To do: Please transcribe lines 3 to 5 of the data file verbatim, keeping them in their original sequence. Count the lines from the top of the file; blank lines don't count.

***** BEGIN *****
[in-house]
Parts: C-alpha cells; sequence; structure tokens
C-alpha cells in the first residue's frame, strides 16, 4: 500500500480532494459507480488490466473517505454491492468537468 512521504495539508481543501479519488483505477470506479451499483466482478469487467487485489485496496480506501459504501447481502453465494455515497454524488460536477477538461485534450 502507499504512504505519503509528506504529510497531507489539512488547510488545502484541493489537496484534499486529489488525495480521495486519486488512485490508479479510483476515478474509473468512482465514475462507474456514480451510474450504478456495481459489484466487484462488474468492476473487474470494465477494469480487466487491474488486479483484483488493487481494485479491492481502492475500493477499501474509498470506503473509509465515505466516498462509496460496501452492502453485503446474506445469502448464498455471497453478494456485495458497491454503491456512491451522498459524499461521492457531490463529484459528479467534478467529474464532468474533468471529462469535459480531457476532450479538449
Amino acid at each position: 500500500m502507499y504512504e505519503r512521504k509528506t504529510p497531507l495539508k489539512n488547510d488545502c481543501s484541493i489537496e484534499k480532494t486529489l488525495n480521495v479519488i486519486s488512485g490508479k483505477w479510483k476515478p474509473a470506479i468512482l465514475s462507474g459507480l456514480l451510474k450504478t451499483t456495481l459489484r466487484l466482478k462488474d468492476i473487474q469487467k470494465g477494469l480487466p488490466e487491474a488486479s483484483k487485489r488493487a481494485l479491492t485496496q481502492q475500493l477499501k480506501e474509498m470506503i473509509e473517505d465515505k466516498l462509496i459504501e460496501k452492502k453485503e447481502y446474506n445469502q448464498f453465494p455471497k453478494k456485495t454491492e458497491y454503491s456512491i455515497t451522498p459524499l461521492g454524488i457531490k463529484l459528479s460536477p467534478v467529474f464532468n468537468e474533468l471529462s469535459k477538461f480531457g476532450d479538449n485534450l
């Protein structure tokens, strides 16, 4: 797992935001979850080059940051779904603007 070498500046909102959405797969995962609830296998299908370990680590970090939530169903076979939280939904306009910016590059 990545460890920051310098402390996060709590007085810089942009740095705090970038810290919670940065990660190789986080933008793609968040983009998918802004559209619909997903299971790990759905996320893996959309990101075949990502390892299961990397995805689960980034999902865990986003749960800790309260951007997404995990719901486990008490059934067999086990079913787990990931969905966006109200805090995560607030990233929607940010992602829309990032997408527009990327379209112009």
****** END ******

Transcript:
C-alpha cells in the first residue's frame, strides 16, 4: 500500500480532494459507480488490466473517505454491492468537468 512521504495539508481543501479519488483505477470506479451499483466482478469487467487485489485496496480506501459504501447481502453465494455515497454524488460536477477538461485534450 502507499504512504505519503509528506504529510497531507489539512488547510488545502484541493489537496484534499486529489488525495480521495486519486488512485490508479479510483476515478474509473468512482465514475462507474456514480451510474450504478456495481459489484466487484462488474468492476473487474470494465477494469480487466487491474488486479483484483488493487481494485479491492481502492475500493477499501474509498470506503473509509465515505466516498462509496460496501452492502453485503446474506445469502448464498455471497453478494456485495458497491454503491456512491451522498459524499461521492457531490463529484459528479467534478467529474464532468474533468471529462469535459480531457476532450479538449
Amino acid at each position: 500500500m502507499y504512504e505519503r512521504k509528506t504529510p497531507l495539508k489539512n488547510d488545502c481543501s484541493i489537496e484534499k480532494t486529489l488525495n480521495v479519488i486519486s488512485g490508479k483505477w479510483k476515478p474509473a470506479i468512482l465514475s462507474g459507480l456514480l451510474k450504478t451499483t456495481l459489484r466487484l466482478k462488474d468492476i473487474q469487467k470494465g477494469l480487466p488490466e487491474a488486479s483484483k487485489r488493487a481494485l479491492t485496496q481502492q475500493l477499501k480506501e474509498m470506503i473509509e473517505d465515505k466516498l462509496i459504501e460496501k452492502k453485503e447481502y446474506n445469502q448464498f453465494p455471497k453478494k456485495t454491492e458497491y454503491s456512491i455515497t451522498p459524499l461521492g454524488i457531490k463529484l459528479s460536477p467534478v467529474f464532468n468537468e474533468l471529462s469535459k477538461f480531457g476532450d479538449n485534450l
């Protein structure tokens, strides 16, 4: 797992935001979850080059940051779904603007 070498500046909102959405797969995962609830296998299908370990680590970090939530169903076979939280939904306009910016590059 990545460890920051310098402390996060709590007085810089942009740095705090970038810290919670940065990660190789986080933008793609968040983009998918802004559209619909997903299971790990759905996320893996959309990101075949990502390892299961990397995805689960980034999902865990986003749960800790309260951007997404995990719901486990008490059934067999086990079913787990990931969905966006109200805090995560607030990233929607940010992602829309990032997408527009990327379209112009």